Moneyball was a motion picture coming to a theater near you, replete with big-time Hollywood stars like Brad Pitt and, um, Demetri Martin, before an executive at Columbia so hated the screenplay's latest draft that she banished it to an arcane form of Hollywood purgatory known as “limited turnaround,” a Tinseltown term too esoteric to explain in detail here.
However, rest assured that the development (in both the English and Hollywoodese senses of the word) was a plot twist worthy of a subplot on Entourage.
Before it was a movie, Moneyball was just the little book (not written by Billy Beane) about The Little Team That Could (TLTTC) trying to compete in a fundamentally unfair game. Over six years later, as TLTTC approaches the 2009 All-Star break, it finds itself attempting a more traditional form of “turnaround” as an indie film that could produce a few breakthrough stars, but in the meantime won't be considered a serious player until some angel investor (hello, San Jose?) comes through.
The highlight of the season thus far for Beane—other than when he first heard the words every other American male can only dream of (“Brad Pitt will be playing you in a movie based on your life”)—was nabbing Adam Kennedy from Tampa Bay's unloved and unwanted pile on May 8. Kennedy, once a stalwart of the division rival Angels' 2002 World Series team, hit .390 the first three weeks after Beane rescued him from the wilds of Bull Durham country. However, since his initial three-week tear, Kennedy has hit only .213.
A bigger issue for the A's patchwork offense is that it is missing the legitimate power threat (e.g., Jason Giambi 1.0, Miguel Tejada and Frank Thomas) that usually carried the most successful A's teams in the Moneyball Decade.
Jack Cust won't sell any jeans, but what's worse is that he can't even get on base.
Cust is hitting only .227 and is on pace for 174 Ks. While that latter number is an improvement over his AL-leading 197 Ks last season, that was tempered with 111 BBs (which given how much he prizes the stat, might as well stand for Billy Beanes). Cust's current pace of 75 BBs could mean that he has regressed to only a Two True Outcomes Players (with only the worse of those two outcomes truly mastered).
Even more disappointing has been Oaktown's Chopper-riding, mustachioed prodigal son Giambi, who was supposed to be the club's major offseason free agent acquisition. Giambi's batting average (.205) is only a shade above that of the notorious Mr. Mendoza.
Even more startling is Giambi's .384 SLG—down .118 from his season with the Yanks last year—and sandwiching him somewhere between Placido Polanco and Dustin Pedroia on the Major League list. Matt Holliday has been capable (.269-.367-.423, 8HR), but has not been the level of player he was with the Rockies and, maybe more telling, in Coors Field. Without Cust, Giambi and Holliday doing what middle-of-the-order hitters are supposed to do (namely, mash like Pedro Cerrano), light-stroking table-setters like Kennedy and Orlando Cabrera are rendered useless.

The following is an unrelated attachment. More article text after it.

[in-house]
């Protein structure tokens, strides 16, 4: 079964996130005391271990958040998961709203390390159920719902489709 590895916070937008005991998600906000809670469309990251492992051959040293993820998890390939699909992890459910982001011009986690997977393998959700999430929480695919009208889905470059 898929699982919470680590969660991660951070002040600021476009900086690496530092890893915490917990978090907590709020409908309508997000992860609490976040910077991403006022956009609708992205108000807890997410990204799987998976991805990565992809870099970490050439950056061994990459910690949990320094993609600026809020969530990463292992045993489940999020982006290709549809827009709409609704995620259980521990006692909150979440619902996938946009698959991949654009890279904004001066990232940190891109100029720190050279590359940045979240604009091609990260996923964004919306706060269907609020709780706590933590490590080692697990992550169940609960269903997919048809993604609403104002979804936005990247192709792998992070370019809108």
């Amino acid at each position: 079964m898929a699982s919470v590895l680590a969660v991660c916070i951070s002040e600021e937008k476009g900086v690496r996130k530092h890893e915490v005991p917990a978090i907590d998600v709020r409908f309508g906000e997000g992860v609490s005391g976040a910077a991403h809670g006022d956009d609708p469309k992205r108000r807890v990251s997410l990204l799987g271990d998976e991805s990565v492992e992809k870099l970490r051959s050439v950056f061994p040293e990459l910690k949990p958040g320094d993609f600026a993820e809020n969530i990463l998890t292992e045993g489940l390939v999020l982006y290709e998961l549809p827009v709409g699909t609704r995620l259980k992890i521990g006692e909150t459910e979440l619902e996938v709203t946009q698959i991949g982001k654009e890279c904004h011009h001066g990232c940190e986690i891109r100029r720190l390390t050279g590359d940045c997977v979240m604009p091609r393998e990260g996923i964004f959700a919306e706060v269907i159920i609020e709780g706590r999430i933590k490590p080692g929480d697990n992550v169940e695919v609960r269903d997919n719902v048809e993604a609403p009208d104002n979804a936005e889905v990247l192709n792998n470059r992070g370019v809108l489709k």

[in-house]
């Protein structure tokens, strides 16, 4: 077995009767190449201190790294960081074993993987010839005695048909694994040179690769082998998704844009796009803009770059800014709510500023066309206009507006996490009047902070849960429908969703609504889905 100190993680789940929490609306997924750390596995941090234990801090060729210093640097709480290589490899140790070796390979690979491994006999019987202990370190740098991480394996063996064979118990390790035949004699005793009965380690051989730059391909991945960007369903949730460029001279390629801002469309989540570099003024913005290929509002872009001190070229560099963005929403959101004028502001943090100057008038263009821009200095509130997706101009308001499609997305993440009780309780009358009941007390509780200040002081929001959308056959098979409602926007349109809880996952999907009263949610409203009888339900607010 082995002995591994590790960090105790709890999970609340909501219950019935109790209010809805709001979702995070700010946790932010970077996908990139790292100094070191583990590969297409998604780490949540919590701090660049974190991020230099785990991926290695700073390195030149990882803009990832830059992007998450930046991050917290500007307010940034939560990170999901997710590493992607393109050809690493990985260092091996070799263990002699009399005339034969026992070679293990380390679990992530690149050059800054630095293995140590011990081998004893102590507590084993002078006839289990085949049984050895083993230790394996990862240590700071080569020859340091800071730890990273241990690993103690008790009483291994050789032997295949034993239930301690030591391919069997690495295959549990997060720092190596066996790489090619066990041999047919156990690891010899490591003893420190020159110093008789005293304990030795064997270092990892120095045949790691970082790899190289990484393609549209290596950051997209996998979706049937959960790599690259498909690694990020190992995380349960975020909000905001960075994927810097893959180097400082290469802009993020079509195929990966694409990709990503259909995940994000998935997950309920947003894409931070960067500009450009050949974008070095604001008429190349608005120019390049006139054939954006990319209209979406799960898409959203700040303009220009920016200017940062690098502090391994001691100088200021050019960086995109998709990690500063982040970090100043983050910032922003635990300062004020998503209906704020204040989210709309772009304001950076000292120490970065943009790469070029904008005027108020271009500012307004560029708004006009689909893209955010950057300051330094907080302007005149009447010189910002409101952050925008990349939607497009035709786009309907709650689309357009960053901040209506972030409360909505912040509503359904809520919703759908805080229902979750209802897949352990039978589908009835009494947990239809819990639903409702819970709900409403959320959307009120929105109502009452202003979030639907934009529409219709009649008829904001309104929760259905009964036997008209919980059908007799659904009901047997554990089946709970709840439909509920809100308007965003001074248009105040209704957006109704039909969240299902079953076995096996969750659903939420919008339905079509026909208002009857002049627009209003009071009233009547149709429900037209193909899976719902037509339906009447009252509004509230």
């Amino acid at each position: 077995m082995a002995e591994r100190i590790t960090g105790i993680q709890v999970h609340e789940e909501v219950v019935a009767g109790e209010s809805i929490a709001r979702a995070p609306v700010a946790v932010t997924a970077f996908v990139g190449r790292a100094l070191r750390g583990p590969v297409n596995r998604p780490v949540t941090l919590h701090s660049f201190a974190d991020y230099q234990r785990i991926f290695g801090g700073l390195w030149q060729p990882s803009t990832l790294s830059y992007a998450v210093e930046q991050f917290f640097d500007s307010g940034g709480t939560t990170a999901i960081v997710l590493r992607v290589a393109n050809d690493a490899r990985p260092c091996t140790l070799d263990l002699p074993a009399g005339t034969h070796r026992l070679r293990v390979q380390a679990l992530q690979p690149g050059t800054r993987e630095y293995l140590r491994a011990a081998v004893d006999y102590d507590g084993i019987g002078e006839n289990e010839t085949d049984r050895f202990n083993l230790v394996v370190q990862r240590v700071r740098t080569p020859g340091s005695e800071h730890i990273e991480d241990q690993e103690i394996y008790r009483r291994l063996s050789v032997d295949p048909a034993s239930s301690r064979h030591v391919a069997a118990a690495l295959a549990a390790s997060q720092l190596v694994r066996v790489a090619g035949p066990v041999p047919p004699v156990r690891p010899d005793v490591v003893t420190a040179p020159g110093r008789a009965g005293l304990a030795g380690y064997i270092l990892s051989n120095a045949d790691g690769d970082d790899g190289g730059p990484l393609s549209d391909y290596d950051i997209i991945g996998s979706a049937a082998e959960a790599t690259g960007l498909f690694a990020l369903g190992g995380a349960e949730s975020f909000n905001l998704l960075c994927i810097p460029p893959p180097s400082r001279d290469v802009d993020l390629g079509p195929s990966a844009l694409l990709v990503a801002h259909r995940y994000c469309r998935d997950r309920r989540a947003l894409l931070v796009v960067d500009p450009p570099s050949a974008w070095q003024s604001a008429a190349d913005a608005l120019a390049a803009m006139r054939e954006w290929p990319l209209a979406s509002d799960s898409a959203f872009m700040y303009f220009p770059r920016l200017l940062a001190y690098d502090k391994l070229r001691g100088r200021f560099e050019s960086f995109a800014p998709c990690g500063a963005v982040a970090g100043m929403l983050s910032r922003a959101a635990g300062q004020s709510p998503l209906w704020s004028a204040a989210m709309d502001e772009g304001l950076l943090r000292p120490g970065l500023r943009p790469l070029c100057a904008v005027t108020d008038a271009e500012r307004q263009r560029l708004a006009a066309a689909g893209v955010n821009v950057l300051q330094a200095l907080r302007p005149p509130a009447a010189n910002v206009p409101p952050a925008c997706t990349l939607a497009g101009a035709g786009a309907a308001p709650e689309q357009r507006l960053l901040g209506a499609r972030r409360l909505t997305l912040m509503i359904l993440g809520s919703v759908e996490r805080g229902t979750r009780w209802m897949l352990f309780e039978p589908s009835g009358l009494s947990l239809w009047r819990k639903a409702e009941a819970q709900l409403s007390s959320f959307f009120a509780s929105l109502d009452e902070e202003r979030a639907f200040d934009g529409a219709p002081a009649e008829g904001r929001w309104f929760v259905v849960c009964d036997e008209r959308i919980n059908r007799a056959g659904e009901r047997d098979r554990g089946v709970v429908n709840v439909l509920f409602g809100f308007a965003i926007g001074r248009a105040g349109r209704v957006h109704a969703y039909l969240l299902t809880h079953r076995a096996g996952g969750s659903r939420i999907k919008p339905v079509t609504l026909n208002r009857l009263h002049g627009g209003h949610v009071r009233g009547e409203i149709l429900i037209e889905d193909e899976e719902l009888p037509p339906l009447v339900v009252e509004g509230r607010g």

While the A's offense thus far has mostly been an unimpressive menagerie of “out men,” the pitching staff has been bolstered by the concurrent emergence of young pitchers Josh Outman, Dallas Braden, Vin Mazarro, Trevor Cahill and Brett Anderson.
With an average age of 22.5, every member of the A's staff looks young enough to still be carded. Heck, they're even too young to rent property in stuffy old Walnut Creek. Some fans and baseball pundits wondered whether or not these diaper dandies were ready for the bigs (“They're not even ready for Walnut Creek!”), but the “young guns” have given the A's staff a Top 5 AL mark for Team ERA (4.23).
The anchor of the staff has been fan favorite Dallas Braden, who currently has the 11th-best ERA in the American League (3.26). Outman, called up at the beginning of May, would also have a Top 20 mark for AL ERA (3.48) if he had the innings to qualify, but he has also had one of the league's lowest BABIPs (.228), so once he returns from the DL, we could see his ERA shoot back up to the merely average.
Another young pitcher, Vin Mazzaro, was called up from Sacramento at the beginning of June, and his first two wins were part of the A's seven-game win streak at that time, which gave the club new life and is the only reason they don't trail everyone else in the division by double digits. Cahill and Anderson, considered to be the future stars of the rotation, have at times looked brilliant, and at others looked all 21 years of their time on the planet.
Even though the A's are still technically in contention for the division title, you can be sure Billy Beane and his army of MBA graduates have a more realistic picture of this team's chances than your average fan and will look to take advantage of a trade market that should be populated with more buyers at the deadline than usual. The green and gold lunatic fringe may disapprove, but the A's will, in all likelihood, trade Holliday before the deadline, especially if he can play himself into a better package than Huston Street, Carlos Gonzalez and Greg Smith during the month of July.
So, fans may unfortunately see a Groundhog Day-like replay of last season, but one with a slightly brighter picture of the future, a future with 20-game winners, new stadium sellouts and fans with deeper pockets. Maybe even movie stars and swimming pools if they're lucky.